Good morning, dear reader. My name is Chris, and I am a people pleaser. Chances are, I haven’t met you, and I already have a deep-rooted desire for you to like me because of these words.
And that is a problem.
It’s not only my problem that I deal with daily; it’s a societal problem for one crucial reason: the loud shouts of rights and freedoms are out of balance because there is a group of people who care deeply about many things, but they are afraid to be mocked, misunderstood, and hated for what they believe.
But before I say anything else that might violate my desire to please you, I have a confession to make.
After five years and almost 550 episodes, I got my first anonymous 1-star rating on my podcast. I tried to tell myself that it didn’t matter. I medicated myself by looking at other podcasts and marveling that my rating was higher. I told myself (and others) that it was okay.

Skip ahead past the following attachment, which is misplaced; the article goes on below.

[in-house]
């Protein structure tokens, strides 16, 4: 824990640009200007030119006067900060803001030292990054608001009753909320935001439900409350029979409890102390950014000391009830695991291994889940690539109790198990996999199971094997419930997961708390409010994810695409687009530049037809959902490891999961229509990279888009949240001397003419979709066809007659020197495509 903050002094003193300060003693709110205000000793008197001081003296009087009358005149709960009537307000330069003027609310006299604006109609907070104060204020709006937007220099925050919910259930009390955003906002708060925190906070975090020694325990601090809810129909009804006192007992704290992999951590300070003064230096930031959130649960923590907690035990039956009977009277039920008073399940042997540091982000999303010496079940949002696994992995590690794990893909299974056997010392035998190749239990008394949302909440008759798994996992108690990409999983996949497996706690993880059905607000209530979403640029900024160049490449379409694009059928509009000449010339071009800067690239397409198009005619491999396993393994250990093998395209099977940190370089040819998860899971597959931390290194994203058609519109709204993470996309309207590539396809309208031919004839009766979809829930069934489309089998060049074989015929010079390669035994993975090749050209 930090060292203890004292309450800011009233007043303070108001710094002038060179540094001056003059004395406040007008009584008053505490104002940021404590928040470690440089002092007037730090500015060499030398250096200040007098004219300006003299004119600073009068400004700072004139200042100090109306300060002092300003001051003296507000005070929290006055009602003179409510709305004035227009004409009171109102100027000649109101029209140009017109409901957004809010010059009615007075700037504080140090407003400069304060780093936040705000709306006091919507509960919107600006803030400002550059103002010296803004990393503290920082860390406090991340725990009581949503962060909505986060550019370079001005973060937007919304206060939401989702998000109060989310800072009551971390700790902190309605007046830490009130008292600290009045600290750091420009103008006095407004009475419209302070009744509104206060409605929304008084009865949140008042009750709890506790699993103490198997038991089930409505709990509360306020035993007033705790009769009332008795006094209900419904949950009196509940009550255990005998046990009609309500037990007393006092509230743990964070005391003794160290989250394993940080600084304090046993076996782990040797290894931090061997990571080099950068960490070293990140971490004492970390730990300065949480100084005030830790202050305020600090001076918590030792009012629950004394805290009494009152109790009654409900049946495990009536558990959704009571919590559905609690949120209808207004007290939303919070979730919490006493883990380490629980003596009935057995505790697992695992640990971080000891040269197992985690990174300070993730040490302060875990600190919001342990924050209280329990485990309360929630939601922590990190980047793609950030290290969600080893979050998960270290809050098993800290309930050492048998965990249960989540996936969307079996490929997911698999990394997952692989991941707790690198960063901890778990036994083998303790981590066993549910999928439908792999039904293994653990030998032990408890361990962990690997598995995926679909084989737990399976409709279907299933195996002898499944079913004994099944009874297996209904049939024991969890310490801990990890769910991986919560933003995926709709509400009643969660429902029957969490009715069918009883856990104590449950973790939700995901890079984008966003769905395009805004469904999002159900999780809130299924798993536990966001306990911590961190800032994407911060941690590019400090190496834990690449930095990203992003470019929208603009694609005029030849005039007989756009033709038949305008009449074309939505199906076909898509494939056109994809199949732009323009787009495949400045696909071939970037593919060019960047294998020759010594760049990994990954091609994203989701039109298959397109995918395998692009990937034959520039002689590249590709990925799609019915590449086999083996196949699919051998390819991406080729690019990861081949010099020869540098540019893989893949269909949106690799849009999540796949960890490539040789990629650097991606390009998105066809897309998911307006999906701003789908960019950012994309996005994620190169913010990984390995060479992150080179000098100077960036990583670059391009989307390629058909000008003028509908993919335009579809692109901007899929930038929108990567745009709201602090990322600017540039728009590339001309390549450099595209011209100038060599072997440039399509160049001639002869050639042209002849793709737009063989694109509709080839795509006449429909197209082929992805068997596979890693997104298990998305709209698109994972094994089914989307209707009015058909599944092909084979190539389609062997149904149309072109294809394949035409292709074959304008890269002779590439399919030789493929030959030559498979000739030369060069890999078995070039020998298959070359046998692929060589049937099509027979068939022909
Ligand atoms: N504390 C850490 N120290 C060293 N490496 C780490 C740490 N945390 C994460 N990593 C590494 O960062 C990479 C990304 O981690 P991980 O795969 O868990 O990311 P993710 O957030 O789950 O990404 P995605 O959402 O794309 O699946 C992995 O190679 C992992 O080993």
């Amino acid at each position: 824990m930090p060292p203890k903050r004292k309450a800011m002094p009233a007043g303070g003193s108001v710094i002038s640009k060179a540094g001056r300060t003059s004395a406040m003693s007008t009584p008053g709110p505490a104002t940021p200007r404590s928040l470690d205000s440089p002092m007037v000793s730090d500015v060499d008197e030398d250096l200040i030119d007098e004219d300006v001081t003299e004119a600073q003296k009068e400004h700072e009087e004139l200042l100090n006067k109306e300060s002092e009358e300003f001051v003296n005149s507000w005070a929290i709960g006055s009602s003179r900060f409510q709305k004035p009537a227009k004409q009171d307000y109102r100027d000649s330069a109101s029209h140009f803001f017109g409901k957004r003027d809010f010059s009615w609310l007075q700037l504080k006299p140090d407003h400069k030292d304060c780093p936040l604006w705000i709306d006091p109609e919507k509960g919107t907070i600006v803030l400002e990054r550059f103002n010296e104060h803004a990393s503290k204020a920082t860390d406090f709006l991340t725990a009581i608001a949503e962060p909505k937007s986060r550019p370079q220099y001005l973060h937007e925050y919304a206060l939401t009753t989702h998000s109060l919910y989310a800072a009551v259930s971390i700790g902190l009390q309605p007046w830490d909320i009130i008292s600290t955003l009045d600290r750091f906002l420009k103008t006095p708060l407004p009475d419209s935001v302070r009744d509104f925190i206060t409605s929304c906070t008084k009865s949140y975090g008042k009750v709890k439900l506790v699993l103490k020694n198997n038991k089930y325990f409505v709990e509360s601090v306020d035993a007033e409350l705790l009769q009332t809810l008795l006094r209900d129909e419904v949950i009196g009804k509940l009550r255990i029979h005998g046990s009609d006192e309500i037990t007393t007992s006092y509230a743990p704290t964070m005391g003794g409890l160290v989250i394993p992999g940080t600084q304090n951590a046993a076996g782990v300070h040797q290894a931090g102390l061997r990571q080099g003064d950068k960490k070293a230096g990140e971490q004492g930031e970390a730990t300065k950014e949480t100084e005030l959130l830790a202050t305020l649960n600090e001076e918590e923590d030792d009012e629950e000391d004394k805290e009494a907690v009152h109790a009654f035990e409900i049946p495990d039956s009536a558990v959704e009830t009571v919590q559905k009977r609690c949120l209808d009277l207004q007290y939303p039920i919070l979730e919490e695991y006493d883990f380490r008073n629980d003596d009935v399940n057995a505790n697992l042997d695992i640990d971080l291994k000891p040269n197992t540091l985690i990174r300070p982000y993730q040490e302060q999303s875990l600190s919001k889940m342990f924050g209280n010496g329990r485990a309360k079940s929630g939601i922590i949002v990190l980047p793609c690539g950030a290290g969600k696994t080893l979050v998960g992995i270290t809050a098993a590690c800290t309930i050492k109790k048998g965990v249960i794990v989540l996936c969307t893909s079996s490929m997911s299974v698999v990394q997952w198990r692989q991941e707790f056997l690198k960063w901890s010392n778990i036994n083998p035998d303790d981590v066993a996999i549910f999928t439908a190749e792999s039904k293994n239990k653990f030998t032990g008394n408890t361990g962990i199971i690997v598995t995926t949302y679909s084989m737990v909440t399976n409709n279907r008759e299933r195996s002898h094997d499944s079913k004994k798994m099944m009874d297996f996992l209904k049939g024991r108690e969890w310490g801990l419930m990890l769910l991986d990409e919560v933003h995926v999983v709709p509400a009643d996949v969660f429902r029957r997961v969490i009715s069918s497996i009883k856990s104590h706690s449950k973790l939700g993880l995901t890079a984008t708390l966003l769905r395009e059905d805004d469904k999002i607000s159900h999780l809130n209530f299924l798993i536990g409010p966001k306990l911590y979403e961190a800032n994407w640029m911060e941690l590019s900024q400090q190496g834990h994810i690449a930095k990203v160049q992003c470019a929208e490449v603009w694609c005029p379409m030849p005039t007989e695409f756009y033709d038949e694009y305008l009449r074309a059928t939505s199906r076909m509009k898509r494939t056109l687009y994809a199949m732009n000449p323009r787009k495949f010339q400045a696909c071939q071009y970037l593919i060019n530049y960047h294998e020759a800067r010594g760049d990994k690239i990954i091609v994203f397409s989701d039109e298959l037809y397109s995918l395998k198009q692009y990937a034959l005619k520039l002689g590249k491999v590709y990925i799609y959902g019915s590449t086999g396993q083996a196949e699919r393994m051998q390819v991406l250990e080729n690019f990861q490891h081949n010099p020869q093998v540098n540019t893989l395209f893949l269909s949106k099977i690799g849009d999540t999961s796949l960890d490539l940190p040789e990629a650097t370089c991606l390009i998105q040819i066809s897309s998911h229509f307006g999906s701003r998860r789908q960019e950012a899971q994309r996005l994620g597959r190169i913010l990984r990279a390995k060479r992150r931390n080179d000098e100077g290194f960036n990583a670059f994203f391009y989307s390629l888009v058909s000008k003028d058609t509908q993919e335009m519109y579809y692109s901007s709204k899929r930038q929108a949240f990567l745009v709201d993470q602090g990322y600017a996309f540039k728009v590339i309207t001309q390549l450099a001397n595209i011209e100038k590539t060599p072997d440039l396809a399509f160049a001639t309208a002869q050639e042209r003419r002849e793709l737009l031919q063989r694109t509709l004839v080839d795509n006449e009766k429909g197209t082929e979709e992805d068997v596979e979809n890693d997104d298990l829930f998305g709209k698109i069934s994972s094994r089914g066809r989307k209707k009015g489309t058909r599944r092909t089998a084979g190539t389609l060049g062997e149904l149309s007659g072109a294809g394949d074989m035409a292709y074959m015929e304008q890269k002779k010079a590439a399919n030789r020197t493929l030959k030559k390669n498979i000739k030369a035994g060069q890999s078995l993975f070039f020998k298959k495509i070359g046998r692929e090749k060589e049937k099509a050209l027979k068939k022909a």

It wasn’t okay. I was really pissed off. My anger didn’t stem from the fact that someone clicked 1-star or provided me with no contextual feedback. Instead, I went down the rabbit trail of finding any possible excuse: was it something I said? A guest that didn’t fit the mold? Too existential and spiritual? Not “career-oriented” enough?
My rage started to rise underneath the surface because the anonymous rater was correct. And I didn’t want to admit it. I deserved a 1-star rating for no other reason than to shake me up.
I’m remembering something about Jesus and spitting out lukewarm food. It’s not hot, it’s not cold, but blah. I’m paraphrasing, but essentially, I fear making people unhappy. But more importantly, I don’t want to be mocked, misunderstood, and hated.
And so I hold back.
Not at an inauthentic level, but just enough that someone noticed. And decided to let me know.